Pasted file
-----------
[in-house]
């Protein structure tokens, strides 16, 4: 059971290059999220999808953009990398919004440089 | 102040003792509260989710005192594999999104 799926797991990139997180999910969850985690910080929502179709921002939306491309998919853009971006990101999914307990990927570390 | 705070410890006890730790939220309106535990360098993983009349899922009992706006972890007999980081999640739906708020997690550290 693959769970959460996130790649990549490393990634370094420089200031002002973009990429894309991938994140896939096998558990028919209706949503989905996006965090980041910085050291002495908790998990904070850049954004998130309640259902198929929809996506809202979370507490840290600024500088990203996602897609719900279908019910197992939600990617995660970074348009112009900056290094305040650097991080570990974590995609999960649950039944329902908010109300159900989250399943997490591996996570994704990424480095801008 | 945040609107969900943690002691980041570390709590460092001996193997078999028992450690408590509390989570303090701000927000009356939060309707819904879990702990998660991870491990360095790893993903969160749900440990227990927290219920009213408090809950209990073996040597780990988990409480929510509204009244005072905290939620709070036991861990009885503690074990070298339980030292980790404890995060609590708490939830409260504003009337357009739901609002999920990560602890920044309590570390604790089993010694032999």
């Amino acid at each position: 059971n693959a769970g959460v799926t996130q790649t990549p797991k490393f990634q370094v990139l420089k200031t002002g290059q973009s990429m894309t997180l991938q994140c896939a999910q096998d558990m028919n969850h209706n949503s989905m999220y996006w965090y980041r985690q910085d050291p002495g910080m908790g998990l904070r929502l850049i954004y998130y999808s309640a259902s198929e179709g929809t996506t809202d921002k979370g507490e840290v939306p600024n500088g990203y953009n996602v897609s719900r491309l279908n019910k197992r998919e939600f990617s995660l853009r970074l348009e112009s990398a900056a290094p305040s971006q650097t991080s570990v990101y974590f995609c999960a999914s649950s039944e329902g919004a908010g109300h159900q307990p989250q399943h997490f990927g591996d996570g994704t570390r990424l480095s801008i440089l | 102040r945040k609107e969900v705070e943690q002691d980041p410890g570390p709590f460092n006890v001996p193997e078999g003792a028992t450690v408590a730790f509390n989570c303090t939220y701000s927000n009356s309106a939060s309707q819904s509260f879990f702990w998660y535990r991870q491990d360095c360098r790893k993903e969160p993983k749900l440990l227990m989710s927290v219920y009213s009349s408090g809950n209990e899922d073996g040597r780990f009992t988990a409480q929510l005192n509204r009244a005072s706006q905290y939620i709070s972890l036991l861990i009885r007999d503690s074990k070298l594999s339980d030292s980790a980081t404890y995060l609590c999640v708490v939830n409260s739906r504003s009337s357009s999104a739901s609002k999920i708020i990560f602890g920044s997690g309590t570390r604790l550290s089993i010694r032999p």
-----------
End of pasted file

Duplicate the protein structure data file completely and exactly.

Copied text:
[in-house]
């Protein structure tokens, strides 16, 4: 059971290059999220999808953009990398919004440089 | 102040003792509260989710005192594999999104 799926797991990139997180999910969850985690910080929502179709921002939306491309998919853009971006990101999914307990990927570390 | 705070410890006890730790939220309106535990360098993983009349899922009992706006972890007999980081999640739906708020997690550290 693959769970959460996130790649990549490393990634370094420089200031002002973009990429894309991938994140896939096998558990028919209706949503989905996006965090980041910085050291002495908790998990904070850049954004998130309640259902198929929809996506809202979370507490840290600024500088990203996602897609719900279908019910197992939600990617995660970074348009112009900056290094305040650097991080570990974590995609999960649950039944329902908010109300159900989250399943997490591996996570994704990424480095801008 | 945040609107969900943690002691980041570390709590460092001996193997078999028992450690408590509390989570303090701000927000009356939060309707819904879990702990998660991870491990360095790893993903969160749900440990227990927290219920009213408090809950209990073996040597780990988990409480929510509204009244005072905290939620709070036991861990009885503690074990070298339980030292980790404890995060609590708490939830409260504003009337357009739901609002999920990560602890920044309590570390604790089993010694032999």
């Amino acid at each position: 059971n693959a769970g959460v799926t996130q790649t990549p797991k490393f990634q370094v990139l420089k200031t002002g290059q973009s990429m894309t997180l991938q994140c896939a999910q096998d558990m028919n969850h209706n949503s989905m999220y996006w965090y980041r985690q910085d050291p002495g910080m908790g998990l904070r929502l850049i954004y998130y999808s309640a259902s198929e179709g929809t996506t809202d921002k979370g507490e840290v939306p600024n500088g990203y953009n996602v897609s719900r491309l279908n019910k197992r998919e939600f990617s995660l853009r970074l348009e112009s990398a900056a290094p305040s971006q650097t991080s570990v990101y974590f995609c999960a999914s649950s039944e329902g919004a908010g109300h159900q307990p989250q399943h997490f990927g591996d996570g994704t570390r990424l480095s801008i440089l | 102040r945040k609107e969900v705070e943690q002691d980041p410890g570390p709590f460092n006890v001996p193997e078999g003792a028992t450690v408590a730790f509390n989570c303090t939220y701000s927000n009356s309106a939060s309707q819904s509260f879990f702990w998660y535990r991870q491990d360095c360098r790893k993903e969160p993983k749900l440990l227990m989710s927290v219920y009213s009349s408090g809950n209990e899922d073996g040597r780990f009992t988990a409480q929510l005192n509204r009244a005072s706006q905290y939620i709070s972890l036991l861990i009885r007999d503690s074990k070298l594999s339980d030292s980790a980081t404890y995060l609590c999640v708490v939830n409260s739906r504003s009337s357009s999104a739901s609002k999920i708020i990560f602890g920044s997690g309590t570390r604790l550290s089993i010694r032999p």